Researchers, product designers and, of course, filmmakers have long toyed with the idea that cars have faces, but this study is the first to investigate the phenomenon systematically. The study will be published in the December issue of the journal Human Nature.
“The study confirmed with some rigor what many people have already felt -- that cars seem to have consistent personality traits associated with them, and that this is similar to the way people perceive facial expressions,” said Dennis Slice, an associate professor in Florida State’s Department of Scientific Computing. “The most unique aspect of the study was that we were able to quantitatively link the perception of cars to aspects of their physical structure in a way that allows us to generate a car that would project, say, aggression, anger or masculinity or the opposite traits.”
As a guest professor at the University of Vienna, Slice collaborated with doctoral student Sonja Windhager, the study’s lead author, and several colleagues to explore the link between perception and the geometry of a car front and its parts. The researchers asked 40 people to view high-resolution, 3-D computer reconstructions and printed images of 38 actual 2004-06 car models, representing 26 manufacturers from Ford to Mercedes.
One-third (32.5 percent) of those participating in the experiment associated a human or an animal face with at least 90 percent of the cars. Generally, the headlights were marked as eyes; the nose tended to be the grill or emblem; the additional air intake slots, the mouth. Each participant in the experiment also was asked to rate each model on 19 traits, including dominance, maturity, gender and friendliness, and if they liked the car.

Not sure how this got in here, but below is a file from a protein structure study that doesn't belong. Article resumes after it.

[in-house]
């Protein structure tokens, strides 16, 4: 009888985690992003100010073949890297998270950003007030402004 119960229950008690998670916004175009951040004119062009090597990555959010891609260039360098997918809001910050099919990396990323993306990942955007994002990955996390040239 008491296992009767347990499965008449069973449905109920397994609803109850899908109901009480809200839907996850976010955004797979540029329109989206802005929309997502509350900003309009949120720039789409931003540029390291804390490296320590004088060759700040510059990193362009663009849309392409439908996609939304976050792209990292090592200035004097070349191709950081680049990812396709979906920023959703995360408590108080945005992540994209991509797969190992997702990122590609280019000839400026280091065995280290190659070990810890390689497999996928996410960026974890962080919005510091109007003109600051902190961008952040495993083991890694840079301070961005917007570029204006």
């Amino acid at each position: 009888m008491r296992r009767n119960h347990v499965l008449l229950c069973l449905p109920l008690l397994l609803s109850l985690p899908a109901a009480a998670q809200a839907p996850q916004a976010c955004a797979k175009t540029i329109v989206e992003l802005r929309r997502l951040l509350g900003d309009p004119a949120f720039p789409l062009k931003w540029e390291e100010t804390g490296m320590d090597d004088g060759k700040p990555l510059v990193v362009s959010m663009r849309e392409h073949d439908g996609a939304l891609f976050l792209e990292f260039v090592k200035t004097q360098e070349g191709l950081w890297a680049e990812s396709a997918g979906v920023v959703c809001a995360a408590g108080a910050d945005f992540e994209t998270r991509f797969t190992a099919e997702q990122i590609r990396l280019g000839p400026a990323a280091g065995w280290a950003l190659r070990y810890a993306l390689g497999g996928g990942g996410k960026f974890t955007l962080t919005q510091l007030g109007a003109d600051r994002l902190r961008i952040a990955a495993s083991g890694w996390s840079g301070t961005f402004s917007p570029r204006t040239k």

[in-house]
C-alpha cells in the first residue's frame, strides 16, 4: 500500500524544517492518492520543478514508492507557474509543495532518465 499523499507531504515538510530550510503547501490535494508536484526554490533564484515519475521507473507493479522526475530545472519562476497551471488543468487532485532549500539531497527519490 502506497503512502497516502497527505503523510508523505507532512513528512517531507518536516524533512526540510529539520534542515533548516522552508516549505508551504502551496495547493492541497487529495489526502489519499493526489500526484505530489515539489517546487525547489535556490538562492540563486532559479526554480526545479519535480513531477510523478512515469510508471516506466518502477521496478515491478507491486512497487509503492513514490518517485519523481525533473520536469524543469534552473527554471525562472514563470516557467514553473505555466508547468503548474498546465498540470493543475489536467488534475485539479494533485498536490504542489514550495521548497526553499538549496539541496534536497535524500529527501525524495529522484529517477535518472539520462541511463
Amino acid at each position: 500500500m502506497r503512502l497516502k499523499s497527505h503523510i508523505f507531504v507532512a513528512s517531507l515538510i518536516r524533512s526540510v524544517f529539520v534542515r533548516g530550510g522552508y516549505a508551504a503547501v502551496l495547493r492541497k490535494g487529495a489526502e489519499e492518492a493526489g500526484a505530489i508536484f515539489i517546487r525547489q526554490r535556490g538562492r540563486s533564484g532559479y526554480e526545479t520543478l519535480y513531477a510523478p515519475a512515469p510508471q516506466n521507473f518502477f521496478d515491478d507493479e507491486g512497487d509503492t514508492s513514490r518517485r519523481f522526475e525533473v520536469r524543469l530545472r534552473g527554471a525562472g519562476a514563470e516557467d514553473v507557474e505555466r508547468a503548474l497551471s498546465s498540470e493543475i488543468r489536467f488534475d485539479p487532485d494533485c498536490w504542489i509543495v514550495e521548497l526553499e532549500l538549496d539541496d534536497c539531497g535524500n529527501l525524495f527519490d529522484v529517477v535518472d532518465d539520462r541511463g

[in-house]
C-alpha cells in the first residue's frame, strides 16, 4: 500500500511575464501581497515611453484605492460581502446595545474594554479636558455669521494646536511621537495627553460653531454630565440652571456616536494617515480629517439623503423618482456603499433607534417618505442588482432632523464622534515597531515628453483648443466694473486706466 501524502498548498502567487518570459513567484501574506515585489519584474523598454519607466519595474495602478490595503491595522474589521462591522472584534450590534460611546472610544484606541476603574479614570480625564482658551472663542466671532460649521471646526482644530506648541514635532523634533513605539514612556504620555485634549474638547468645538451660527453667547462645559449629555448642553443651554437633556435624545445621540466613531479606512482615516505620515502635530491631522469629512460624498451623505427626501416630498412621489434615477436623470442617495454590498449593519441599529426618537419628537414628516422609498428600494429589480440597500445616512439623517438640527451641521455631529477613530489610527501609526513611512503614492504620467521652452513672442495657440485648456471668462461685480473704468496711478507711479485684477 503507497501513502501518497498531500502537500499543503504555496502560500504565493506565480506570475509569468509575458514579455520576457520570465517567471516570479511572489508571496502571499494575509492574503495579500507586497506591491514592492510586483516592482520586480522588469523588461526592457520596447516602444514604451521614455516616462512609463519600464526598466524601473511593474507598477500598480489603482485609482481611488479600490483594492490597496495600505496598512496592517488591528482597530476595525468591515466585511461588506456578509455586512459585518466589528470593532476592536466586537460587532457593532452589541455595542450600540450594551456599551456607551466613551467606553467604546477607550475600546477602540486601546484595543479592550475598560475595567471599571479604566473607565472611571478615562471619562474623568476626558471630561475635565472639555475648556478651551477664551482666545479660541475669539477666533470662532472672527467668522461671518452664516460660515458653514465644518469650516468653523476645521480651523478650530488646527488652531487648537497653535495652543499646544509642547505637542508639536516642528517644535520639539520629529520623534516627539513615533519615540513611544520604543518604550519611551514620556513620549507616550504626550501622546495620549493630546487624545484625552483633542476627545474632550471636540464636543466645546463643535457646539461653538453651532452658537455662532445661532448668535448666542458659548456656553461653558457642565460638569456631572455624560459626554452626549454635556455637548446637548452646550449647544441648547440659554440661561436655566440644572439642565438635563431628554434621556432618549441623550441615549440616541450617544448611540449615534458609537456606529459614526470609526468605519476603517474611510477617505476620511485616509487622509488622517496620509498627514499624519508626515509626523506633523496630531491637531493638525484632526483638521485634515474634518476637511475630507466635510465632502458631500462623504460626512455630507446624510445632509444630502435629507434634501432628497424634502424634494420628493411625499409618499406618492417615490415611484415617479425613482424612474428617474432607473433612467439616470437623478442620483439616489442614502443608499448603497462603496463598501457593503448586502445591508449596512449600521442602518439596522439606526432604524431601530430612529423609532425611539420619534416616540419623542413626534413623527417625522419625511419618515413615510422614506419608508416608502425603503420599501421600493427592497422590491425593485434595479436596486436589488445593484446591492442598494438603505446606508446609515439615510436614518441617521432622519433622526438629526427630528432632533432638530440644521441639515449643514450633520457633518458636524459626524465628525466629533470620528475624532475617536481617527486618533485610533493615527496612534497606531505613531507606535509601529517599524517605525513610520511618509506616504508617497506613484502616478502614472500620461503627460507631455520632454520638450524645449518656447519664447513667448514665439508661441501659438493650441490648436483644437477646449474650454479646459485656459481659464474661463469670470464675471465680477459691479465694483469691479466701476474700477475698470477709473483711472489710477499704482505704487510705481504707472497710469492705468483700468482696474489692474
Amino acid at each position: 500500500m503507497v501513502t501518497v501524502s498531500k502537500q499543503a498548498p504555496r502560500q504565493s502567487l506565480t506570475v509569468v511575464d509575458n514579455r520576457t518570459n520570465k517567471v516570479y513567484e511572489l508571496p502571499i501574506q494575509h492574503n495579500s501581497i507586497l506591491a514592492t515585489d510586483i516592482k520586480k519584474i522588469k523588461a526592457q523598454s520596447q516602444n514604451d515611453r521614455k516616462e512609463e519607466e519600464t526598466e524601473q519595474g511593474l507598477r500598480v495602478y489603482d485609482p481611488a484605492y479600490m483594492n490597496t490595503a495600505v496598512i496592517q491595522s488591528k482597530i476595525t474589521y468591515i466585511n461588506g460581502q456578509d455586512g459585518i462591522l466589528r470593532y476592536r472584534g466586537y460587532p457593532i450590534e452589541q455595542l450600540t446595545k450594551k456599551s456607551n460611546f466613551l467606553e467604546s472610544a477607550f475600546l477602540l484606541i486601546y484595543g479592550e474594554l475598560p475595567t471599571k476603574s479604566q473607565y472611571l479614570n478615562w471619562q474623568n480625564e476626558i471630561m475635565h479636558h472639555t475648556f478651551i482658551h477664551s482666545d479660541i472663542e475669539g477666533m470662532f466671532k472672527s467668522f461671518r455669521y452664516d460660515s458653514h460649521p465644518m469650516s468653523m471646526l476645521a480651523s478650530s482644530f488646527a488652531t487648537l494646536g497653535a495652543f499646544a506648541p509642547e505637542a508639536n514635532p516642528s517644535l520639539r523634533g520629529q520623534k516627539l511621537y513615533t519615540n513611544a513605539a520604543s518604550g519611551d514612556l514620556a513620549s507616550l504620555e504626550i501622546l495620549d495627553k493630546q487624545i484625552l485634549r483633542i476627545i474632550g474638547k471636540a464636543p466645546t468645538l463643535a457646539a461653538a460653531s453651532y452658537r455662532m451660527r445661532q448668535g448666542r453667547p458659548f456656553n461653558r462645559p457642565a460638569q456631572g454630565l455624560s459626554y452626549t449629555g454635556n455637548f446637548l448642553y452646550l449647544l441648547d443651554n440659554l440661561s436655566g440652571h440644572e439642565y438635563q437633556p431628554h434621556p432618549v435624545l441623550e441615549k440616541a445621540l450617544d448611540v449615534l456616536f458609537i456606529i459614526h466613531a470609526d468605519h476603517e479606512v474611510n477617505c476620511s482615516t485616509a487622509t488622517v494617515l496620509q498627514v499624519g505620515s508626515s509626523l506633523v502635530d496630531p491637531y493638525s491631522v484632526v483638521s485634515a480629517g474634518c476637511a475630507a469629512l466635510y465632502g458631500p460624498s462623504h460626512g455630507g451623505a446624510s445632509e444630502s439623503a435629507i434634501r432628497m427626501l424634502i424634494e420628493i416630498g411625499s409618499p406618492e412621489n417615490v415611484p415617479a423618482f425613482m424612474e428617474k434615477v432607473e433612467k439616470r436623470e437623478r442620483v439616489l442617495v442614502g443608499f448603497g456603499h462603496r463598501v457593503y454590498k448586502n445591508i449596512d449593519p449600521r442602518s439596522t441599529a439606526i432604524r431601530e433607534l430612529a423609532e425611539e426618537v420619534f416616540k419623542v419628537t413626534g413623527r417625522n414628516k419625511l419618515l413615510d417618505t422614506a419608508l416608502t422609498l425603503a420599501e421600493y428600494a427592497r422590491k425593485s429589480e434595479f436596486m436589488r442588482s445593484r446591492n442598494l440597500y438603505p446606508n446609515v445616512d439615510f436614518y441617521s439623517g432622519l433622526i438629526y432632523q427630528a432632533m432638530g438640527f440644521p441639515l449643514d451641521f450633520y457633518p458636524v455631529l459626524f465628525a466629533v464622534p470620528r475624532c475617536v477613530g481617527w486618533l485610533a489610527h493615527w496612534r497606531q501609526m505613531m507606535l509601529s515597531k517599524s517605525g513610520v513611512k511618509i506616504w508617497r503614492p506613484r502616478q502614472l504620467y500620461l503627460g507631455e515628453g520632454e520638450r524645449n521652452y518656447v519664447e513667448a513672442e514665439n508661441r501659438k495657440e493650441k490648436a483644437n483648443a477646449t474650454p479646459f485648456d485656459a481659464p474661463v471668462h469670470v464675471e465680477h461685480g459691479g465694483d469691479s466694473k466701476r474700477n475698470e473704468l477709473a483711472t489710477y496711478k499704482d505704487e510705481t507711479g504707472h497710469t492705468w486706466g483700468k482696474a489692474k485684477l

“In our study, people generally agreed in their ratings,’’ Slice said, noting that 96 percent agreed on whether a car was dominant or submissive. “Thus, there must be some kind of consistent message that is being perceived in car fronts.”
For example, cars scoring high in the so-called power traits had horizontally elongated hoods, pronounced lower car bodies relative to the windshields and more angular headlights that seemed to suggest a frown. Conversely, cars on the other end of the power scale -- that is, those perceived as childlike, submissive, female and friendly -- had headlights with their upper edge relatively close to the midline and had an upward shift of the car’s lateral-most points. (“In this way, the car gives us a big smile,” Slice said.)
In a finding that suggests perhaps there is a hidden road warrior in all of us, study participants liked power vehicles best -- the most mature, masculine, arrogant and angry-looking ones. Although people do not necessarily buy the kind of car they say they like, Slice said the finding spurs some interesting questions for future studies about pedestrian and driver behavior. For example, do people extend the perception of the car to the person behind the wheel? And does that affect how drivers interact with other cars on the road?
In addition, the study provides a check into the rearview mirror of our prehistoric psyches, Slice said. The researchers theorized that, through biological evolution, our brains have been designed to infer a great deal of information about another person -- age, sex, attitudes, personality traits and emotions -- from just a glance at their face. The ability to “read” faces in order to identify people, detect possible kin relationships and assess potential danger has been so important to human development that people have adapted a hypersensitivity to detecting facial features even if they are presented in rather abstract ways. As a result, we are tempted to see faces everywhere, even in clouds, stones and, yes, cars.
“The fact that we can so easily see faces in inanimate objects may tell us something about the evolutionary environment in which this capacity arose,” Slice said. “Seeing too many faces, even in mountains or toast, has little or no penalty, but missing or misinterpreting the face of a predator or attacker could be fatal.”
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